Research ExplainedEasy to understand, visual summaries of the latest research studies.

This is a summary of "Outcomes of hydroxychloroquine usage in United States veterans hospitalized with Covid-19"


Does hydroxychloroquine (HCQ) affect whether COVID-19 patients needed a ventilator or died?

Based on a national retrospective study of hospitalized VA patients, hydroxychloroquine (HCQ) did not reduce COVID-19 deaths and should be prescribed with great caution.

Key takeaways

Why is this important?

Political leaders, including President Trump, have touted hydroxychloroquine as a promising treatment after an early French study appeared to show impressive results in COVID-19 patients. However, that study has been heavily criticized for not including a control group in its experimental design. Without a control group, we have no way to tell whether patients recovered due to the drug or on their own. As a result, we have to take that study’s conclusions with a heavy dose of skepticism.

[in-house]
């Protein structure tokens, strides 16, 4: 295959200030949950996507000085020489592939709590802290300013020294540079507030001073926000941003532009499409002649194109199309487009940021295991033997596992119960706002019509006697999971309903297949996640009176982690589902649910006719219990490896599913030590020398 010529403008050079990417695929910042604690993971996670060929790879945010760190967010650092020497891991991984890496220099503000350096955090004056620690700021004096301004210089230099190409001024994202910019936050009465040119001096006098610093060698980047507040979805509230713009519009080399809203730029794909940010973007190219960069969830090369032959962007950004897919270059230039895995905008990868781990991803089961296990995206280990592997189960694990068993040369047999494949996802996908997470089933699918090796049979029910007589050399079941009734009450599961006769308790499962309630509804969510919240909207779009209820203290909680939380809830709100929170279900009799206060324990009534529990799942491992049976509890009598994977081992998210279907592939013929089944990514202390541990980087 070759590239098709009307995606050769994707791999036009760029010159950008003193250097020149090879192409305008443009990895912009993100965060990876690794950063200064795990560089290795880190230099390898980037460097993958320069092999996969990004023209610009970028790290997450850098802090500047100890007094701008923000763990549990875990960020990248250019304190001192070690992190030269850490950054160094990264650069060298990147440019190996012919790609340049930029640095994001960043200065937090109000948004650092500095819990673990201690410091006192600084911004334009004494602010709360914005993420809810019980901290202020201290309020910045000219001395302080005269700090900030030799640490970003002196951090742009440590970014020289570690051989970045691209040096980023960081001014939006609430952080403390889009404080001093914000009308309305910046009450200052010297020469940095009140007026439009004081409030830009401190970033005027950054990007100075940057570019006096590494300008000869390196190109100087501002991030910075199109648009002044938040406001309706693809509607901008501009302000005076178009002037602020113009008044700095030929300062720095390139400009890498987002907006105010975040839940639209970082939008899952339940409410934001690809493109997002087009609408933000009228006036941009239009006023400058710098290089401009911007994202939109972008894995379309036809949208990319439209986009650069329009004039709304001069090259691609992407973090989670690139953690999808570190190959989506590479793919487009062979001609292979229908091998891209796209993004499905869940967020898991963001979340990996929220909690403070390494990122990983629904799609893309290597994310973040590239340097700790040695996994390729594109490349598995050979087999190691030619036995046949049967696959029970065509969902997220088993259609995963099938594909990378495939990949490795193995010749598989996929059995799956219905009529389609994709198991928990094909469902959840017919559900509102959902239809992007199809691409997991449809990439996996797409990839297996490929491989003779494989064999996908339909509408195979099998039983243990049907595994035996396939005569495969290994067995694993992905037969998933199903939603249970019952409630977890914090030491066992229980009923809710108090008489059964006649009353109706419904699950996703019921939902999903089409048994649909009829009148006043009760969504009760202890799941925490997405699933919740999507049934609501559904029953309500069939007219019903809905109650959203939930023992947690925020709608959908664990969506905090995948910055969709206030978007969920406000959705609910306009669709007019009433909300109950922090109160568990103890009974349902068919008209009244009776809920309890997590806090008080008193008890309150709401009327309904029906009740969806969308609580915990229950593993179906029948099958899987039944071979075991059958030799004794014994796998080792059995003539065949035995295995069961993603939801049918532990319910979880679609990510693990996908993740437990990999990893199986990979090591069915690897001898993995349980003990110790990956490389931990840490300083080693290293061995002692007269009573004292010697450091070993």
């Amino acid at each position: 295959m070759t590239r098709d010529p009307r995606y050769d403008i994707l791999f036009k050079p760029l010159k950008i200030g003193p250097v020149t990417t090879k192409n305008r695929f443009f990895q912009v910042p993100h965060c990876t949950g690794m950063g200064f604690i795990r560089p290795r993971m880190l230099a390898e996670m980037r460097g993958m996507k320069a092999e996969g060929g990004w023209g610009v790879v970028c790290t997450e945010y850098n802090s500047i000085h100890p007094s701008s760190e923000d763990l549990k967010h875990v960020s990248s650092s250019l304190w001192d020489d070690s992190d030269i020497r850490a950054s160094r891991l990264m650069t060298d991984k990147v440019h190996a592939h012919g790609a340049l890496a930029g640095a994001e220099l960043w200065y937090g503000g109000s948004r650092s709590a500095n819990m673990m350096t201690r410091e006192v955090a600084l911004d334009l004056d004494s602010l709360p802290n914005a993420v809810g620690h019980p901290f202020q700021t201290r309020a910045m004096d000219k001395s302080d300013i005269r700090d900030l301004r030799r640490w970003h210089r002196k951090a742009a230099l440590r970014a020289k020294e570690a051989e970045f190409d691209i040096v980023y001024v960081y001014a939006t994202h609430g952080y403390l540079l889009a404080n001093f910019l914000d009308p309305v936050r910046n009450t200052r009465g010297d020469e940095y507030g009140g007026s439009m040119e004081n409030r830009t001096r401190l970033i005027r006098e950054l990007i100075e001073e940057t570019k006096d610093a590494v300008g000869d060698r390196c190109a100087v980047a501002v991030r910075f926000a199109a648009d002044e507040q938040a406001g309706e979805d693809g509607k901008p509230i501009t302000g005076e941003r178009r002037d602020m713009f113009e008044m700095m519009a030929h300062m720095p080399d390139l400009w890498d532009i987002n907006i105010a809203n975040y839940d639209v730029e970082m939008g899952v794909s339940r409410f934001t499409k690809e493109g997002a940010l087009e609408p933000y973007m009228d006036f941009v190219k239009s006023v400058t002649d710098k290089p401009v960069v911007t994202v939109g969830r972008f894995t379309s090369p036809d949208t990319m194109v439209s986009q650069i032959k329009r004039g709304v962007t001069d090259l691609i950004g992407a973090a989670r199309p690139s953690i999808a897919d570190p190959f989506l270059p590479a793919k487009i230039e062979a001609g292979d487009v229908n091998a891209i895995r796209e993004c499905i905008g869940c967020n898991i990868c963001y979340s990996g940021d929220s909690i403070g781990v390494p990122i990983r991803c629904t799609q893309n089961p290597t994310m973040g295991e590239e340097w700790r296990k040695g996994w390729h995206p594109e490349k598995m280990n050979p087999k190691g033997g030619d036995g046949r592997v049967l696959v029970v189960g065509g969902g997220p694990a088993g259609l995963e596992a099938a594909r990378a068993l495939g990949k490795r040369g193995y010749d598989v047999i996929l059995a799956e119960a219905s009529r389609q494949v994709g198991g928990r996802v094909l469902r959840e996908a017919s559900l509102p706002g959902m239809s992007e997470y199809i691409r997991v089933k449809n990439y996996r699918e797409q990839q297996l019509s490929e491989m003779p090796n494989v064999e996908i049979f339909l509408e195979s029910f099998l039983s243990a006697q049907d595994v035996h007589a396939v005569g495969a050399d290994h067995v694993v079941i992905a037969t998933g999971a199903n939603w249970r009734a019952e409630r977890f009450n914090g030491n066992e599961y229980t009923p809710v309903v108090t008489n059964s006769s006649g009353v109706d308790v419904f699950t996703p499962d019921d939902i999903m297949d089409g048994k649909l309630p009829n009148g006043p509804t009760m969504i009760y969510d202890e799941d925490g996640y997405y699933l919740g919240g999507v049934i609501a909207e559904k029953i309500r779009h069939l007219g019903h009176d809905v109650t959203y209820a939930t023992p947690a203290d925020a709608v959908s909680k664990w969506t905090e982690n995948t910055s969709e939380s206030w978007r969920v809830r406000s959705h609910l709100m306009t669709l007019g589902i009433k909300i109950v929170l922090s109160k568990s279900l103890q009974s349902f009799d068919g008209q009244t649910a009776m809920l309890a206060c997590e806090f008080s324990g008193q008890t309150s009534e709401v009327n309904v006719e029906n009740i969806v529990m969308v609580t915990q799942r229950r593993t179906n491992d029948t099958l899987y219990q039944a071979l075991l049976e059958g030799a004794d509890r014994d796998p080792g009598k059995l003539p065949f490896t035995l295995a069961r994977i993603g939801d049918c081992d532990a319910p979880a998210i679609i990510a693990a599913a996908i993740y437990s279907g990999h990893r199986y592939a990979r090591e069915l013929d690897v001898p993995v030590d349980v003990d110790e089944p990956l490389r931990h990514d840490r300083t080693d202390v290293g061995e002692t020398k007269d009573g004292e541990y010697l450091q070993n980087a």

However, despite the flawed evidence, people have started treating themselves with hydroxychloroquine or one of its chemical cousins, believing it will protect them from COVID-19. This has led to at least one instance of death and a shortage for those who actually need the drug for conditions including lupus and rheumatoid arthritis.

Combating rumors with solid evidence could have important medical consequences and save lives. This study is a preliminary but strong step towards understanding the actual impacts of hydroxychloroquine on COVID-19.

What did the study do?

How was it reported?

The original paper is a preprint study. It has not been certified by peer review from other researchers, and information presented may be erroneous. Do not use it to guide clinical practice! Learn more →

Original Paper DOI10.1101/2020.04.16.20065920

Outcomes of hydroxychloroquine usage in United States veterans hospitalized with Covid-19 [PDF]


  1. U.S. Department of Veterans Affairs
  2. This could actually be helpful given COVID-19 has disproportionately hit African-American communities.
  3. Some people were speculating that the two drugs would work better together.
  4. This is known as a hazard ratio. Numbers presented here are based on the adjusted hazard ratio of the outcomes of death or being placed on a ventilator relative to the reference group of "No HCQ." For more detailed information, including 95% confidence intervals and p values, please see the source paper.

Updates and Corrections

If you see a mistake or want to suggest changes, please contact us.

Share This Explanation

Copy Link Twitter Facebook LinkedIn


Like this explanation? Get notified when we post new ones!

Please enter a valid email address.

👍 You're all set!